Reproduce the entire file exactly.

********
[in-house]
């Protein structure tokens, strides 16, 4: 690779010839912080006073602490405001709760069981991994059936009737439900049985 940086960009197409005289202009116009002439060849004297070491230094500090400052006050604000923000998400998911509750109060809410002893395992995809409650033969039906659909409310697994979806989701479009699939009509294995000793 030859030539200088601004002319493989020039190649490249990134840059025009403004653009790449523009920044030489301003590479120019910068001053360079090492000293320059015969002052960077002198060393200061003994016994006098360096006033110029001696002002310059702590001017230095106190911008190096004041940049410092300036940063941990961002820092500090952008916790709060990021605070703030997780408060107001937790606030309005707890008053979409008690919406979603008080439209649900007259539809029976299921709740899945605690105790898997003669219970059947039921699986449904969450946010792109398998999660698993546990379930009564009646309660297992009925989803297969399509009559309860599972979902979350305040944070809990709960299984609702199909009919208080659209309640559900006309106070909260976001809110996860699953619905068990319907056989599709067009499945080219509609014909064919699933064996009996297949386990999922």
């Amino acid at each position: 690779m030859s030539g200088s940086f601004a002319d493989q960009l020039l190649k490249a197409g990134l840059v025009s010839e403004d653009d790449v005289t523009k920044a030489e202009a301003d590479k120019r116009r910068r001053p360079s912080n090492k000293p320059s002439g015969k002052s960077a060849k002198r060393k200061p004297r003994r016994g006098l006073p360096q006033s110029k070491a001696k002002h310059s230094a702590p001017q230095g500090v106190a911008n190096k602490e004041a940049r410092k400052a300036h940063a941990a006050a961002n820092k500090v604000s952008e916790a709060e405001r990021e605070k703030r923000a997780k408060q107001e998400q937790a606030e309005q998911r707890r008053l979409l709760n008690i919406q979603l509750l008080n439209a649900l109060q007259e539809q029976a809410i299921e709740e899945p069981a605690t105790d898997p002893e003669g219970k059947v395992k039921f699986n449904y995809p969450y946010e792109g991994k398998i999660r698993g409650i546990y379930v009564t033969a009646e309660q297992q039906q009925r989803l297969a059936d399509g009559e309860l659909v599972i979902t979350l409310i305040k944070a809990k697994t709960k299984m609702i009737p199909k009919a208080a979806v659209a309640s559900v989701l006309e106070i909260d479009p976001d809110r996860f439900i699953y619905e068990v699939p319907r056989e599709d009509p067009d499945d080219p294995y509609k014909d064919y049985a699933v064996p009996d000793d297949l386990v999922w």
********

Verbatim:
[in-house]
């Protein structure tokens, strides 16, 4: 690779010839912080006073602490405001709760069981991994059936009737439900049985 940086960009197409005289202009116009002439060849004297070491230094500090400052006050604000923000998400998911509750109060809410002893395992995809409650033969039906659909409310697994979806989701479009699939009509294995000793 030859030539200088601004002319493989020039190649490249990134840059025009403004653009790449523009920044030489301003590479120019910068001053360079090492000293320059015969002052960077002198060393200061003994016994006098360096006033110029001696002002310059702590001017230095106190911008190096004041940049410092300036940063941990961002820092500090952008916790709060990021605070703030997780408060107001937790606030309005707890008053979409008690919406979603008080439209649900007259539809029976299921709740899945605690105790898997003669219970059947039921699986449904969450946010792109398998999660698993546990379930009564009646309660297992009925989803297969399509009559309860599972979902979350305040944070809990709960299984609702199909009919208080659209309640559900006309106070909260976001809110996860699953619905068990319907056989599709067009499945080219509609014909064919699933064996009996297949386990999922």
């Amino acid at each position: 690779m030859s030539g200088s940086f601004a002319d493989q960009l020039l190649k490249a197409g990134l840059v025009s010839e403004d653009d790449v005289t523009k920044a030489e202009a301003d590479k120019r116009r910068r001053p360079s912080n090492k000293p320059s002439g015969k002052s960077a060849k002198r060393k200061p004297r003994r016994g006098l006073p360096q006033s110029k070491a001696k002002h310059s230094a702590p001017q230095g500090v106190a911008n190096k602490e004041a940049r410092k400052a300036h940063a941990a006050a961002n820092k500090v604000s952008e916790a709060e405001r990021e605070k703030r923000a997780k408060q107001e998400q937790a606030e309005q998911r707890r008053l979409l709760n008690i919406q979603l509750l008080n439209a649900l109060q007259e539809q029976a809410i299921e709740e899945p069981a605690t105790d898997p002893e003669g219970k059947v395992k039921f699986n449904y995809p969450y946010e792109g991994k398998i999660r698993g409650i546990y379930v009564t033969a009646e309660q297992q039906q009925r989803l297969a059936d399509g009559e309860l659909v599972i979902t979350l409310i305040k944070a809990k697994t709960k299984m609702i009737p199909k009919a208080a979806v659209a309640s559900v989701l006309e106070i909260d479009p976001d809110r996860f439900i699953y619905e068990v699939p319907r056989e599709d009509p067009d499945d080219p294995y509609k014909d064919y049985a699933v064996p009996d000793d297949l386990v999922w």